Pablo Picasso (1881-1973)
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Pablo Picasso (1881-1973)

Tête d'homme

Pablo Picasso (1881-1973)
Tête d'homme
signed 'Picasso' (lower left)
oil on canvas
28¾ x 23 5/8 in. (73 x 60 cm.)
Painted in February 1968
Galerie Louise Leiris, Paris (no. 014158).
Saidenberg Gallery, New York, by 1969.
Marlborough Galleria d'Arte, Rome (no. ROS 145).
Acquired from the above by the present owner in March 1973, through the agency of Galleria Morone, Milan.
C. Zervos, Pablo Picasso: oeuvres de 1967 et 1968, vol. XXVII, Paris, 1973, no. 217 (illustrated pl. 84; not signed).
R. Otero, Forever Picasso: An Intimate Look at His Last Years, New York, 1974 (illustrated p. 140).
The Picasso Project (ed.), Picasso's Paintings, Watercolours, Drawings and Sculpture, A Comprehensive Illustrated Catalogue 1885-1973: The Sixties III, 1968-1969, San Francisco, 2003, no. 68-050 (illustrated p. 15).
New York, Saidenberg Gallery, November 1969 - January 1970.
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Lot Essay

Painted in 1969, Tête d'homme is a bold and vigorous picture that reveals Picasso working with a frenzied energy that belied his increasing years. The moustache and beard of the subject in Tête d'homme imply that this is one of the cavaliers who had increasingly peopled his work during the preceding decades, chivalrous and often madcap characters from the days of old who combined romance with machismo. In this sense, they appear to have provided Picasso with a pretext for wish-fulfilment. These characters jostled, fought and japed in his imagination in ways from which age prevented him. These musketeers had a life of chivalric adventure and indulgence, and it was into this crazed and frenetic world that Picasso would increasingly escape.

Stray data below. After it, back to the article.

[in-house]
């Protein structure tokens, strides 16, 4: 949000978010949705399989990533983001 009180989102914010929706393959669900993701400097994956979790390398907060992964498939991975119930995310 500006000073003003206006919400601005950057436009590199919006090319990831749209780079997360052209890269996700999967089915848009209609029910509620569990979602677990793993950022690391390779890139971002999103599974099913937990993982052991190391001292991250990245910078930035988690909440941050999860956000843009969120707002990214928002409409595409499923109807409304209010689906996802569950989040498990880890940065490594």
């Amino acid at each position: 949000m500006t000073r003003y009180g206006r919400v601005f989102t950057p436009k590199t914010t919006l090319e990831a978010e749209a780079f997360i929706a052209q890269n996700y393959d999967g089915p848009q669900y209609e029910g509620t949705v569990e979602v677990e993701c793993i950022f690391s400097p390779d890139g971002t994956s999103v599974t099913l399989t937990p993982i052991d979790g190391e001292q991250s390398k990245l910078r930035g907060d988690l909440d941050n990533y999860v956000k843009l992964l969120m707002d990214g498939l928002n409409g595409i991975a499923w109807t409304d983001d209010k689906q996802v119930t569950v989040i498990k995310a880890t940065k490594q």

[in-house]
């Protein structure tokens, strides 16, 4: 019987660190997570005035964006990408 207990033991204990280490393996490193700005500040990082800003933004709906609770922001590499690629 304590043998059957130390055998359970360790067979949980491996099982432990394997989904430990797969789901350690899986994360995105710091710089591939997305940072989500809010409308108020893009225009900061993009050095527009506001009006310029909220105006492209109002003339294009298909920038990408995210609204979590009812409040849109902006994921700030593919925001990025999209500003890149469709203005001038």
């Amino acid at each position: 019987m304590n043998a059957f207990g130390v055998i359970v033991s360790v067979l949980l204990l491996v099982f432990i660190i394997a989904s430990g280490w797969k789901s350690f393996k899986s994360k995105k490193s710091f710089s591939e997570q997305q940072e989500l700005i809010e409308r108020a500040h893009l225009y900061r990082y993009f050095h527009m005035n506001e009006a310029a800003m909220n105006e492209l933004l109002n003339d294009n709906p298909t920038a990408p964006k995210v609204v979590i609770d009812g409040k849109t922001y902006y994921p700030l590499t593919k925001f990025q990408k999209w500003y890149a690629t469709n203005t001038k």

It is telling that Picasso has himself executed this painting with what appears to be crazed and frenetic energy. The gestural brushstrokes trace the impressive physical activity of the artist, who appears almost to have attacked the canvas with paint and brush. This energy is made all the more apparent by its contrast with the stillness and poise of the musketeer himself. This shows an artist embracing life, rendering this imaginary character with a raw enthusiasm, revelling in the act of putting oil on canvas.

In choosing to place the bold brushstrokes, some of them in almost incongruous colours, on display in this way, in choosing to explore the contrasts between the rich impasto of some parts of the surface and other deliberately thinly-painted areas, Picasso appears to be launching a deliberate assault on painting itself, and on the history of aesthetics. He has clearly revelled in depicting this character from the old world and Old Masters in livid, modern tones. This, then, is an assault on some of the great painters of the past such as El Greco and Rembrandt, who had painted characters similar to this one. Picasso is clamouring for his own recognition, alongside those older greats while also revisiting their subjects in a new, contemporary manner. This is a mixture of reverence and irreverence: Picasso is, on the one hand, uniting the accepted canon and accepted aesthetics of centuries gone by with a deliberately brutal style; on the other hand, he is salvaging the past, bringing the works of his revered long-dead heroes to life in a new, contemporary manner.

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